Minnesota lawmakers on Wednesday introduced two bills that would address workplace safety issues for warehouse and meatpacking industry workers.
HF 36 would address quotas for those working in warehouses for merchandise and mail-order houses, requiring employers to provide any work expectations, such as work-speed requirements, in writing to employees and that restroom breaks shall be considered when crafting such quotas.
The bill states that if a work site or employer is found to have an employee incidence rate 30% or higher than that year’s average incidence rate for similar nonfatal occupational injuries and illnesses in that industry, the state would open an investigation of violations.
HF 23 would address work safety for those in the meatpacking industry, calling on the state labor commissioner to appoint a worker rights coordinator in the Department of Labor and Industry and provide the coordinator with necessary office space, furniture, equipment, supplies and assistance.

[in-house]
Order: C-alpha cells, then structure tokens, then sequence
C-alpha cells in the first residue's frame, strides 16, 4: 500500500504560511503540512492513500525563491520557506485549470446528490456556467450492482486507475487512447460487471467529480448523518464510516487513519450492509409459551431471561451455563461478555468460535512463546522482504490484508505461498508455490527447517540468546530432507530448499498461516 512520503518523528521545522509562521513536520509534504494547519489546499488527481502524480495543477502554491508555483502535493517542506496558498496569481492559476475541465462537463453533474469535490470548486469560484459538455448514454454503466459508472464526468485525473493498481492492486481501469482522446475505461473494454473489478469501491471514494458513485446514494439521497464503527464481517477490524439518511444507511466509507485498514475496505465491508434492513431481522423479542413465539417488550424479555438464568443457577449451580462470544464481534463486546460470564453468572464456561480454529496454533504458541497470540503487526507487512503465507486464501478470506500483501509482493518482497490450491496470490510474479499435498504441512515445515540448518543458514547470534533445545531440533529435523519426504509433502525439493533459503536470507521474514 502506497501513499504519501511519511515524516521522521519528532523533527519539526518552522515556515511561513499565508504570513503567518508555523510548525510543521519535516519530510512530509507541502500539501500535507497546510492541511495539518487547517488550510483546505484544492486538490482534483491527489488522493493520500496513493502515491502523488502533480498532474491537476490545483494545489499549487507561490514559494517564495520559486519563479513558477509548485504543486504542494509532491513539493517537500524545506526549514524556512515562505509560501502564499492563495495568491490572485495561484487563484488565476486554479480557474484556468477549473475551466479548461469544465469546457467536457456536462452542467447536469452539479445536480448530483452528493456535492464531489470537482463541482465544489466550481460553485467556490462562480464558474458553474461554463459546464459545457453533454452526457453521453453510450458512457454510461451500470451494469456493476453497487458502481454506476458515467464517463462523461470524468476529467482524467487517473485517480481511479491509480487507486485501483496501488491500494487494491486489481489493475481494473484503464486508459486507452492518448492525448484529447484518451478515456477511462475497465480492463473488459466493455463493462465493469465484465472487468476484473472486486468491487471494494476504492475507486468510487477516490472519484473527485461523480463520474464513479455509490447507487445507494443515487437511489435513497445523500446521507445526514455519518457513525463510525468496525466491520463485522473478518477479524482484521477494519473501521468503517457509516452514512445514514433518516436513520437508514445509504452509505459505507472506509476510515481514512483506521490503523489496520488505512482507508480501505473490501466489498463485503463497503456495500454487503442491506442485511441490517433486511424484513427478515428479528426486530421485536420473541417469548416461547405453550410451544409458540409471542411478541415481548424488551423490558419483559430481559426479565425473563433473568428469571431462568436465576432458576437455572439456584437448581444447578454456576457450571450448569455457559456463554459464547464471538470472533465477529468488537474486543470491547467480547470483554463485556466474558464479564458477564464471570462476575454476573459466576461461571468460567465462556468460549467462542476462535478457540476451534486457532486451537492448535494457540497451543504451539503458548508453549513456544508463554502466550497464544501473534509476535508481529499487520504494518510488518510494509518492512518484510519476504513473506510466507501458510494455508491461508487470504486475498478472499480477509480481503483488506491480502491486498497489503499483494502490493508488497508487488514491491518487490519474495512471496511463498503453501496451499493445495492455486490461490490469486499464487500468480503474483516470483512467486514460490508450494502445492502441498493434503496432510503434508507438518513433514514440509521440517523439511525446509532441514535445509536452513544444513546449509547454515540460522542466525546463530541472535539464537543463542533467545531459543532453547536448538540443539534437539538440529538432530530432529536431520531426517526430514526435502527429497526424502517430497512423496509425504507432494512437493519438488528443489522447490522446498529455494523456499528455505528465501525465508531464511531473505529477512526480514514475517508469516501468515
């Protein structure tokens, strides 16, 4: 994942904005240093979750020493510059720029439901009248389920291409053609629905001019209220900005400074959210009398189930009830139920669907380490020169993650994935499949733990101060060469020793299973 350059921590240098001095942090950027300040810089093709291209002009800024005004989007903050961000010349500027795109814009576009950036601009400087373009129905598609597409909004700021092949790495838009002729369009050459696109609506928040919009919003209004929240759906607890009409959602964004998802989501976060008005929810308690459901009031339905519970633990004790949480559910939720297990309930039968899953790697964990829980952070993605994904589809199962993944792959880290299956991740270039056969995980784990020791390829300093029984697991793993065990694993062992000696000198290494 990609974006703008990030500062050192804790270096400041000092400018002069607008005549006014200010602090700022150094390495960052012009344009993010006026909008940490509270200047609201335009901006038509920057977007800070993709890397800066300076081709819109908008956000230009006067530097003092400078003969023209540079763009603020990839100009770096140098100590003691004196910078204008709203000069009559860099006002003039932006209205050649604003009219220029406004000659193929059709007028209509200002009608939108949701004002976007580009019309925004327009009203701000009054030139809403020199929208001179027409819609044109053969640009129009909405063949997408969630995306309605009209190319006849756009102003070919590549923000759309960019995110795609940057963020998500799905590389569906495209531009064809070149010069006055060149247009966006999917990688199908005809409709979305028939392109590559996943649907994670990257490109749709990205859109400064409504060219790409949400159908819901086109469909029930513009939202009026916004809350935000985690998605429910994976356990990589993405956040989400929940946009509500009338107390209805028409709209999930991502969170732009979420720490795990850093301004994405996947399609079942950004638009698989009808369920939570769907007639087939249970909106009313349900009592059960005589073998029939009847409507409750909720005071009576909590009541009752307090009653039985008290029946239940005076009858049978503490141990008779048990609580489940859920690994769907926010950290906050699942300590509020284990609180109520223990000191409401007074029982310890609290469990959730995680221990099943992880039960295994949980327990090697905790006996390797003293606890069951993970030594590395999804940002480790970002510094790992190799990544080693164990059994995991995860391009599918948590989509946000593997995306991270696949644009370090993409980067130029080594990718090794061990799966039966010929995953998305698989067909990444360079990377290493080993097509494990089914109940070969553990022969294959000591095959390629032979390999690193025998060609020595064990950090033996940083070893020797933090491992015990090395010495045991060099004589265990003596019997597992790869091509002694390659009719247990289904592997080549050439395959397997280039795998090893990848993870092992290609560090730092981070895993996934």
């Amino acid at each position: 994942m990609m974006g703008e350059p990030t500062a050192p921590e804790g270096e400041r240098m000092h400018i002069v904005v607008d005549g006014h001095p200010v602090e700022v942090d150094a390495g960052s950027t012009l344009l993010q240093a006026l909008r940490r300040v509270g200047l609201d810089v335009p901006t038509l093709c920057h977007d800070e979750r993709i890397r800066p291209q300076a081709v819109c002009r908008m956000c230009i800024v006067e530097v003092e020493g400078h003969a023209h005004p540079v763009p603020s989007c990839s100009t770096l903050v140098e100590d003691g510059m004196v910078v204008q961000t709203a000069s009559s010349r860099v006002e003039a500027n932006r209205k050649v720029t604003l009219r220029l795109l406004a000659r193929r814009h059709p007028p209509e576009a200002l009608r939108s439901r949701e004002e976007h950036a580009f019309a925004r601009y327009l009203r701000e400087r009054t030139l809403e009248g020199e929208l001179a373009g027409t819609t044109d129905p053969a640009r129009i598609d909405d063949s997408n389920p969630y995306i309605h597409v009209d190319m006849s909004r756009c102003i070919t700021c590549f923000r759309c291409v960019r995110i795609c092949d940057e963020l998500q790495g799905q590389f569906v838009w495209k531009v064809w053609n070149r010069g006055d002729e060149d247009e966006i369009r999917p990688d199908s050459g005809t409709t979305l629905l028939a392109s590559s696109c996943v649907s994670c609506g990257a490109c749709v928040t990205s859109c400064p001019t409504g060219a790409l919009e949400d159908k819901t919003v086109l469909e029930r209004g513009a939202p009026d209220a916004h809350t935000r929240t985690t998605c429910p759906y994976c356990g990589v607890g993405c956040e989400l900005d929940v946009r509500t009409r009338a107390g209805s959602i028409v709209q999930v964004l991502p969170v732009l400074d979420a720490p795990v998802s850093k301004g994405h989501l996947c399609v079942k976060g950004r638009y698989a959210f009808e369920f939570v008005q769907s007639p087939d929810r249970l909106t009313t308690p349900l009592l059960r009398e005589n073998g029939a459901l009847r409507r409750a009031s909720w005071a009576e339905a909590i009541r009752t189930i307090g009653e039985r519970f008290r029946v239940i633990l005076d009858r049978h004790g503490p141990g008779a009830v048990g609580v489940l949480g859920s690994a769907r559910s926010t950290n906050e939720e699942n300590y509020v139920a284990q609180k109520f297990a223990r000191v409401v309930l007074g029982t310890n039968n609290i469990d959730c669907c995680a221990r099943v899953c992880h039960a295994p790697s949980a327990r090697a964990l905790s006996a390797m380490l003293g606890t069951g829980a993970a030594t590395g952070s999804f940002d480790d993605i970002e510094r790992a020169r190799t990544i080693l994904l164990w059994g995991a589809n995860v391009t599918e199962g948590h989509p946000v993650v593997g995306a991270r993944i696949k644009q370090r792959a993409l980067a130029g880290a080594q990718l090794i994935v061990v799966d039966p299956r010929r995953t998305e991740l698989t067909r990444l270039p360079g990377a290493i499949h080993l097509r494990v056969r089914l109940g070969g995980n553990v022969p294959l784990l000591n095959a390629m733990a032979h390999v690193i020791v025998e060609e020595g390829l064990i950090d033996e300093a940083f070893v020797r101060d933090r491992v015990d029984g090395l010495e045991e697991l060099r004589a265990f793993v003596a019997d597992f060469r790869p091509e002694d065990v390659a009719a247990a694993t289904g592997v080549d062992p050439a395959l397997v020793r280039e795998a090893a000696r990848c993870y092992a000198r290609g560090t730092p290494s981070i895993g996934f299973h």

The bill also states that “a meat-processing worker has a right to refuse to work under conditions that the worker reasonably believes would expose the worker, other workers, or the public … (to) unreasonable risk of illness or injury, or exposure to illness or injury, including the infectious disease known as COVID-19.”
The bill would also prohibit employers from retaliating against such employees, who would be eligible for unemployment.
Business Insurance is a sister publication of WorkCompCentral. More stories are here.
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